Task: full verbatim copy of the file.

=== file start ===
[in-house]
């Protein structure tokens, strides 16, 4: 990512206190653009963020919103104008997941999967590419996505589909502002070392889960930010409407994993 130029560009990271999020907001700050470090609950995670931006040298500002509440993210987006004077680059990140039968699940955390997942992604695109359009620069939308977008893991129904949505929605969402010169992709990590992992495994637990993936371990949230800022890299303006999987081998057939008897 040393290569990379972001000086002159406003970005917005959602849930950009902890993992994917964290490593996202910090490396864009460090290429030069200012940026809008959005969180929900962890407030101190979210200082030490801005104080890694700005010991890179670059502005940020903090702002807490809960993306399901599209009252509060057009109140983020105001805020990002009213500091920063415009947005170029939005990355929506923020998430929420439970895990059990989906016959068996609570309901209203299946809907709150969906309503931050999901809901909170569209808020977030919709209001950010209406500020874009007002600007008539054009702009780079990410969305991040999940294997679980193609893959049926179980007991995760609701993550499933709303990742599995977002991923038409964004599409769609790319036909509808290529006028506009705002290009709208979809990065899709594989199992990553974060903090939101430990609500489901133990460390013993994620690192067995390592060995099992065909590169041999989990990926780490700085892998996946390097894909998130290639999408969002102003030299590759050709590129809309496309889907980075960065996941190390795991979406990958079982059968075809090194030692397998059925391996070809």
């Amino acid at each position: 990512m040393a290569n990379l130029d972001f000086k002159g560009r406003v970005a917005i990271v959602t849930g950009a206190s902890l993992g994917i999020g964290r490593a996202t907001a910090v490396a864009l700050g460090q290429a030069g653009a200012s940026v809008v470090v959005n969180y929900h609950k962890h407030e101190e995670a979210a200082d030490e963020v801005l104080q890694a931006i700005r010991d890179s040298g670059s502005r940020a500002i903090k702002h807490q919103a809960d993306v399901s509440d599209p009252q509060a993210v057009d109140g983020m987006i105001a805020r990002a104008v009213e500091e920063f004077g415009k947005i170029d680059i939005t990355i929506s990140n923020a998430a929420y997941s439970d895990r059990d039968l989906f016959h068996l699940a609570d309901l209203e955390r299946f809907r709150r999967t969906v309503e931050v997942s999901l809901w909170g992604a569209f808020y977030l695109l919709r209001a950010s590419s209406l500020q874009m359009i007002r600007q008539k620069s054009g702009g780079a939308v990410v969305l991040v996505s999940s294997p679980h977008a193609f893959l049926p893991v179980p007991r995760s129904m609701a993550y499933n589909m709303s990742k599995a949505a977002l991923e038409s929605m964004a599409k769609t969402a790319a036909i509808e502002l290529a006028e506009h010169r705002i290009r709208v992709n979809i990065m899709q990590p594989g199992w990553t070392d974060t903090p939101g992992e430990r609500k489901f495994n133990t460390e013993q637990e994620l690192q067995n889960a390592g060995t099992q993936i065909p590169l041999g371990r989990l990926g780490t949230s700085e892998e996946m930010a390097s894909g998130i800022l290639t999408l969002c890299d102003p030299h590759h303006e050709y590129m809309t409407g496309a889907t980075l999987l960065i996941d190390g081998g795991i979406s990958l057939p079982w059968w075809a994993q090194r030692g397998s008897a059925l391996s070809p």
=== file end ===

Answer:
[in-house]
């Protein structure tokens, strides 16, 4: 990512206190653009963020919103104008997941999967590419996505589909502002070392889960930010409407994993 130029560009990271999020907001700050470090609950995670931006040298500002509440993210987006004077680059990140039968699940955390997942992604695109359009620069939308977008893991129904949505929605969402010169992709990590992992495994637990993936371990949230800022890299303006999987081998057939008897 040393290569990379972001000086002159406003970005917005959602849930950009902890993992994917964290490593996202910090490396864009460090290429030069200012940026809008959005969180929900962890407030101190979210200082030490801005104080890694700005010991890179670059502005940020903090702002807490809960993306399901599209009252509060057009109140983020105001805020990002009213500091920063415009947005170029939005990355929506923020998430929420439970895990059990989906016959068996609570309901209203299946809907709150969906309503931050999901809901909170569209808020977030919709209001950010209406500020874009007002600007008539054009702009780079990410969305991040999940294997679980193609893959049926179980007991995760609701993550499933709303990742599995977002991923038409964004599409769609790319036909509808290529006028506009705002290009709208979809990065899709594989199992990553974060903090939101430990609500489901133990460390013993994620690192067995390592060995099992065909590169041999989990990926780490700085892998996946390097894909998130290639999408969002102003030299590759050709590129809309496309889907980075960065996941190390795991979406990958079982059968075809090194030692397998059925391996070809």
């Amino acid at each position: 990512m040393a290569n990379l130029d972001f000086k002159g560009r406003v970005a917005i990271v959602t849930g950009a206190s902890l993992g994917i999020g964290r490593a996202t907001a910090v490396a864009l700050g460090q290429a030069g653009a200012s940026v809008v470090v959005n969180y929900h609950k962890h407030e101190e995670a979210a200082d030490e963020v801005l104080q890694a931006i700005r010991d890179s040298g670059s502005r940020a500002i903090k702002h807490q919103a809960d993306v399901s509440d599209p009252q509060a993210v057009d109140g983020m987006i105001a805020r990002a104008v009213e500091e920063f004077g415009k947005i170029d680059i939005t990355i929506s990140n923020a998430a929420y997941s439970d895990r059990d039968l989906f016959h068996l699940a609570d309901l209203e955390r299946f809907r709150r999967t969906v309503e931050v997942s999901l809901w909170g992604a569209f808020y977030l695109l919709r209001a950010s590419s209406l500020q874009m359009i007002r600007q008539k620069s054009g702009g780079a939308v990410v969305l991040v996505s999940s294997p679980h977008a193609f893959l049926p893991v179980p007991r995760s129904m609701a993550y499933n589909m709303s990742k599995a949505a977002l991923e038409s929605m964004a599409k769609t969402a790319a036909i509808e502002l290529a006028e506009h010169r705002i290009r709208v992709n979809i990065m899709q990590p594989g199992w990553t070392d974060t903090p939101g992992e430990r609500k489901f495994n133990t460390e013993q637990e994620l690192q067995n889960a390592g060995t099992q993936i065909p590169l041999g371990r989990l990926g780490t949230s700085e892998e996946m930010a390097s894909g998130i800022l290639t999408l969002c890299d102003p030299h590759h303006e050709y590129m809309t409407g496309a889907t980075l999987l960065i996941d190390g081998g795991i979406s990958l057939p079982w059968w075809a994993q090194r030692g397998s008897a059925l391996s070809p």